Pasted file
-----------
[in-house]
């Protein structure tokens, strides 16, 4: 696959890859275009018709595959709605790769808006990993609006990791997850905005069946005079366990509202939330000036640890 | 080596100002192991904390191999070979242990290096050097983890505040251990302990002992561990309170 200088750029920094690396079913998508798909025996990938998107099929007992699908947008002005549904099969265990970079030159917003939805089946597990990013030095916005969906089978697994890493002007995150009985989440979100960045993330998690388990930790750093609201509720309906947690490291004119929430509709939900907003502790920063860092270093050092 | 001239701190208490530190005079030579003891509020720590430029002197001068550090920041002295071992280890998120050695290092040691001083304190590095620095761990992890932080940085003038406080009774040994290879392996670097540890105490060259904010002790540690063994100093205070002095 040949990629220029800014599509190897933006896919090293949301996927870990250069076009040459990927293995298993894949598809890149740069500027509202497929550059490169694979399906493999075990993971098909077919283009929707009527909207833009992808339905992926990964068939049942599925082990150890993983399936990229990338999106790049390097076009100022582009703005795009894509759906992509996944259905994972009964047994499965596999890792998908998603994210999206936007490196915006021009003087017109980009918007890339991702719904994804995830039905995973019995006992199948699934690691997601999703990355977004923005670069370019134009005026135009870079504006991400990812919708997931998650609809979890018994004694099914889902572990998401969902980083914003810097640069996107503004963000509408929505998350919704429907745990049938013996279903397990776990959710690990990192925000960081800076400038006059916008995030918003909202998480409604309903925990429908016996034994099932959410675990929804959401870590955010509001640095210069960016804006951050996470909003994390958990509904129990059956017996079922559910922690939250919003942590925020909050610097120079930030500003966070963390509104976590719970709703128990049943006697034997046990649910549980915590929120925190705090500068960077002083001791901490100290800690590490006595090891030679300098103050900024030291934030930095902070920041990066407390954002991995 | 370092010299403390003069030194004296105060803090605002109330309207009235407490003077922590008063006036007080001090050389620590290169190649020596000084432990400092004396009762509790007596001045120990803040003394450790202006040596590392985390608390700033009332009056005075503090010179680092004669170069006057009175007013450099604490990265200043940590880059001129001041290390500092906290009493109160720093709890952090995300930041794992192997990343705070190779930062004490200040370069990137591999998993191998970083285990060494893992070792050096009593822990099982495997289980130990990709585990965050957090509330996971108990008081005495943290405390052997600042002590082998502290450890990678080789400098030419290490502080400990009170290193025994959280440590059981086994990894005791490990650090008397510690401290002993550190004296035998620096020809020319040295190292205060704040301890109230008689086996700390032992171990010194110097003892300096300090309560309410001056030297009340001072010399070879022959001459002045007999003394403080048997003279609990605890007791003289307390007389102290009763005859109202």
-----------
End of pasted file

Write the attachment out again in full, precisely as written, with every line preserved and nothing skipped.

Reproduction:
[in-house]
């Protein structure tokens, strides 16, 4: 696959890859275009018709595959709605790769808006990993609006990791997850905005069946005079366990509202939330000036640890 | 080596100002192991904390191999070979242990290096050097983890505040251990302990002992561990309170 200088750029920094690396079913998508798909025996990938998107099929007992699908947008002005549904099969265990970079030159917003939805089946597990990013030095916005969906089978697994890493002007995150009985989440979100960045993330998690388990930790750093609201509720309906947690490291004119929430509709939900907003502790920063860092270093050092 | 001239701190208490530190005079030579003891509020720590430029002197001068550090920041002295071992280890998120050695290092040691001083304190590095620095761990992890932080940085003038406080009774040994290879392996670097540890105490060259904010002790540690063994100093205070002095 040949990629220029800014599509190897933006896919090293949301996927870990250069076009040459990927293995298993894949598809890149740069500027509202497929550059490169694979399906493999075990993971098909077919283009929707009527909207833009992808339905992926990964068939049942599925082990150890993983399936990229990338999106790049390097076009100022582009703005795009894509759906992509996944259905994972009964047994499965596999890792998908998603994210999206936007490196915006021009003087017109980009918007890339991702719904994804995830039905995973019995006992199948699934690691997601999703990355977004923005670069370019134009005026135009870079504006991400990812919708997931998650609809979890018994004694099914889902572990998401969902980083914003810097640069996107503004963000509408929505998350919704429907745990049938013996279903397990776990959710690990990192925000960081800076400038006059916008995030918003909202998480409604309903925990429908016996034994099932959410675990929804959401870590955010509001640095210069960016804006951050996470909003994390958990509904129990059956017996079922559910922690939250919003942590925020909050610097120079930030500003966070963390509104976590719970709703128990049943006697034997046990649910549980915590929120925190705090500068960077002083001791901490100290800690590490006595090891030679300098103050900024030291934030930095902070920041990066407390954002991995 | 370092010299403390003069030194004296105060803090605002109330309207009235407490003077922590008063006036007080001090050389620590290169190649020596000084432990400092004396009762509790007596001045120990803040003394450790202006040596590392985390608390700033009332009056005075503090010179680092004669170069006057009175007013450099604490990265200043940590880059001129001041290390500092906290009493109160720093709890952090995300930041794992192997990343705070190779930062004490200040370069990137591999998993191998970083285990060494893992070792050096009593822990099982495997289980130990990709585990965050957090509330996971108990008081005495943290405390052997600042002590082998502290450890990678080789400098030419290490502080400990009170290193025994959280440590059981086994990894005791490990650090008397510690401290002993550190004296035998620096020809020319040295190292205060704040301890109230008689086996700390032992171990010194110097003892300096300090309560309410001056030297009340001072010399070879022959001459002045007999003394403080048997003279609990605890007791003289307390007389102290009763005859109202």